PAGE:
Mathis received a B.S. in Chemical Engineering from McNeese State University and a Ph.D. in Marine Chemistry from the University of Miami - RSMAS. His graduate work focused on the marine carbon cycle in the western Arctic Ocean. Afterwards, he completed a postdoctoral project working on the inorganic carbon system as part of the Climate Variability and Predictability program (CLIVAR).
He then took a faculty position at the University of Alaska Fairbanks where he developed a diverse OA research program for the northern Gulf of Alaska, the Bering Sea, and the western Arctic Ocean making some of the first OA observations in the high latitude Pacific region of the Arctic. Mathis joined NOAA in 2012 as an oceanographer at the Pacific Marine Environmental Laboratory where he continued to work on high-latitude ocean acidification projects. Recently, Mathis became the Director of NOAA's Arctic Research Program in the Climate Program Office, which funds a diverse array of projects focused on constraining the drivers and impacts of a rapidly changing Arctic.
Dr. Phelan is the research coordinator for the Northeast Fisheries Science Center Ocean Acidification Program. She works from the Howard Marine Sciences Laboratory at Sandy Hook, New Jersey where she is the Behavioral Ecology Branch Chief and acting lab director. She has worked closely with the scientists within the Howard lab to establish a carbonate chemistry analytical laboratory and an ocean acidification flow through exposure system. Dr. Phelan received her Ph.D. from Rutgers University’s Department of Ecology and Evolution and her M.S. from the University of Maryland’s Marine, Estuarine and Environmental Sciences Program where her research was on estuarine fish and habitat.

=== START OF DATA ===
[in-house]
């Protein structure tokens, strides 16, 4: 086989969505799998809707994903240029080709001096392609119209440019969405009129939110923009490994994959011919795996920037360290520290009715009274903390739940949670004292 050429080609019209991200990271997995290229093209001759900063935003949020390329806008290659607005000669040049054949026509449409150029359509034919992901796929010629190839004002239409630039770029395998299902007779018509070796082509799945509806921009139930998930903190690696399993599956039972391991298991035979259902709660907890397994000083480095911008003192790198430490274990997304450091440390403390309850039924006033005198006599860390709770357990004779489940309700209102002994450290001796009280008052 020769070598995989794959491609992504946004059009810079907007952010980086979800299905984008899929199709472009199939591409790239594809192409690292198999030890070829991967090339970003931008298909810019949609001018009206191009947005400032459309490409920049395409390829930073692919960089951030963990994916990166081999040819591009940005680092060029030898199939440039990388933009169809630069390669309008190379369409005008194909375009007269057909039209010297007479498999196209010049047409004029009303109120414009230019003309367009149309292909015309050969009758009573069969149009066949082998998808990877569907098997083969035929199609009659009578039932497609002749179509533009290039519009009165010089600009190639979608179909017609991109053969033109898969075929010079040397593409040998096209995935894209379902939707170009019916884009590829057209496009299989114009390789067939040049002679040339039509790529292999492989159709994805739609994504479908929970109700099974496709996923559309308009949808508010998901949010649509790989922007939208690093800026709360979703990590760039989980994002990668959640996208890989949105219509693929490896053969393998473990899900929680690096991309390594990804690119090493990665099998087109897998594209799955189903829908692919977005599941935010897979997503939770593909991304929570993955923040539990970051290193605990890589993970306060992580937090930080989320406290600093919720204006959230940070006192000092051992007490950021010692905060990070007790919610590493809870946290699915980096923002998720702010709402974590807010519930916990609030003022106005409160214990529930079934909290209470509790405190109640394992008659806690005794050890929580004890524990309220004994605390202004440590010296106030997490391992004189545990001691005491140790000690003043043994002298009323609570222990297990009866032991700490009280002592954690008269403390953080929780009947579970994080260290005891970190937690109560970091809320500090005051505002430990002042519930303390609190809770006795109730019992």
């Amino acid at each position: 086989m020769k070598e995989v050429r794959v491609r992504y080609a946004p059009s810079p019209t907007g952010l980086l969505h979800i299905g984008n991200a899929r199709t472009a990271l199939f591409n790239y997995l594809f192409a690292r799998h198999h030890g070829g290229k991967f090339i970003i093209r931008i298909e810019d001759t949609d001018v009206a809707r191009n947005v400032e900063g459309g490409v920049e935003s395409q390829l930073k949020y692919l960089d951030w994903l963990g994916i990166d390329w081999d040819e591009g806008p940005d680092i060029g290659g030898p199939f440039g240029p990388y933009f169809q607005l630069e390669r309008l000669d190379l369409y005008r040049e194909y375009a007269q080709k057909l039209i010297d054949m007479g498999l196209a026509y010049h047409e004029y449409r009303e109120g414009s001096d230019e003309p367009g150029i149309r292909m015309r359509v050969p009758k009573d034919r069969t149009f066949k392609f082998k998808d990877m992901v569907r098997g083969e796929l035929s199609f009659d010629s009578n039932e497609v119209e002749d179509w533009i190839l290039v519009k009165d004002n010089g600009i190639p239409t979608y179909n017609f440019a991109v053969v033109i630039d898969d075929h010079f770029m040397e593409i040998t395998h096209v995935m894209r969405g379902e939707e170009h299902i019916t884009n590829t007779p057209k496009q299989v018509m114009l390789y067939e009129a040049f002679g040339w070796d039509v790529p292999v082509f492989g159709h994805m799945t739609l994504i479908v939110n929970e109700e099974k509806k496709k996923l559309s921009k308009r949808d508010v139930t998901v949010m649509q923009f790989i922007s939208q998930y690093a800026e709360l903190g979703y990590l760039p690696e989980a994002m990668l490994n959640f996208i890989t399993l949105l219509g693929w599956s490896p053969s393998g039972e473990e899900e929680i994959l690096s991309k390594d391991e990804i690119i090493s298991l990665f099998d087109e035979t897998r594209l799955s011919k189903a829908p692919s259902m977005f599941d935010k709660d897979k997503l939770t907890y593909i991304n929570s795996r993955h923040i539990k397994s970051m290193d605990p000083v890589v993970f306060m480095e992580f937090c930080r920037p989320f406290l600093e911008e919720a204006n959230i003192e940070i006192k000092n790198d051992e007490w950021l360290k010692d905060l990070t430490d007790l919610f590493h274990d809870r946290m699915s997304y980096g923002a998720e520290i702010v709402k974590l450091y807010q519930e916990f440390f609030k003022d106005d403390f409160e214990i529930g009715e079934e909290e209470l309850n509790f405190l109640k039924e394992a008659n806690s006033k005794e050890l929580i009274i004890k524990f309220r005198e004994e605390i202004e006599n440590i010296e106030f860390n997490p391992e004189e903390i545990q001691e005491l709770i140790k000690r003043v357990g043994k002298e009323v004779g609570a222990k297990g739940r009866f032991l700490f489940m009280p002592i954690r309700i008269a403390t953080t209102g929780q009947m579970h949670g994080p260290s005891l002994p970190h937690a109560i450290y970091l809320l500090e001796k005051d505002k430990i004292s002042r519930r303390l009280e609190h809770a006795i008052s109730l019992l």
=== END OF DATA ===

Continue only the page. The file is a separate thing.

Dr. Mike Sigler is Program Leader of the Alaska Fisheries Science Center, Habitat and Ecological Process Research (HEPR) Program as well as Lead Principal Investigator of the Bering Sea Integrated Ecosystem Research Program funded by the North Pacific Research Board. As HEPR Program Leader, Mike leads Loss of Sea Ice, Ocean Acidification, and Essential Fish Habitat research at the Alaska Fisheries Science Center.
Previously Mike led Steller sea lion prey and predation studies, the Alaska sablefish stock assessment, and the Alaska sablefish longline survey. Mike has chaired stock assessment review panels for Alaska, New England, and West Coast fisheries, was an analyst for a National Research Council review of stock assessment methods, and has advised Azorean and New Zealand stock assessment scientists. He is an Affiliate Professor at the University of Alaska Fairbanks, School of Fisheries and Ocean Sciences, where he has taught Population Dynamics. He has authored about 40 peer-reviewed publications and 30 technical reports spanning several fish, seabird and marine mammal species (e.g., Steller sea lion, Pacific sleeper shark, black-legged kittiwake). He has spent over 800 days at sea and has been chief scientist on over 30 research cruises in Alaska. Mike received his B.S. in 1979 and M.S. in 1982 from Cornell University and Ph.D. in 1993 from the University of Washington.
Rik Wanninkhof is an oceanographer at the Atlantic Oceanographic and Meteorological Laboratory of NOAA in Miami FL, USA. He studies the oceanic inorganic carbon cycle with a focus on the anthropogenic perturbation thereof. He has done extensive research on the transfer of carbon dioxide across the air-water interface. His research portfolio is comprised of several sustained observations projects including:
a. Measurements of partial pressure of CO2 from ship of opportunity funded by the Climate Observation Division NOAA Climate Program Office. He leads the effort that involves PI’s from four different institutions and 14 ships of opportunity, making it the largest consolidated effort in the world. The focus is on characterization of surface water CO2 levels and sea-air CO2 fluxes.
b. GOSHIP repeat hydrography that detects changes in anthropogenic CO2 in the ocean and natural and climate induced variability on decadal time scales by repeat occupations of global ocean transects. The effort is funded by the Climate Observation Division NOAA Climate Program Office.
c. Coastal Ocean Acidification Monitoring of Gulf Coasts and East Coast. This new program utilizes moorings, ships of opportunity, and research cruises to characterize the ocean acidification trends along the East and Gulf Coast. The effort is sponsored by the NOAA Ocean Acidification Program.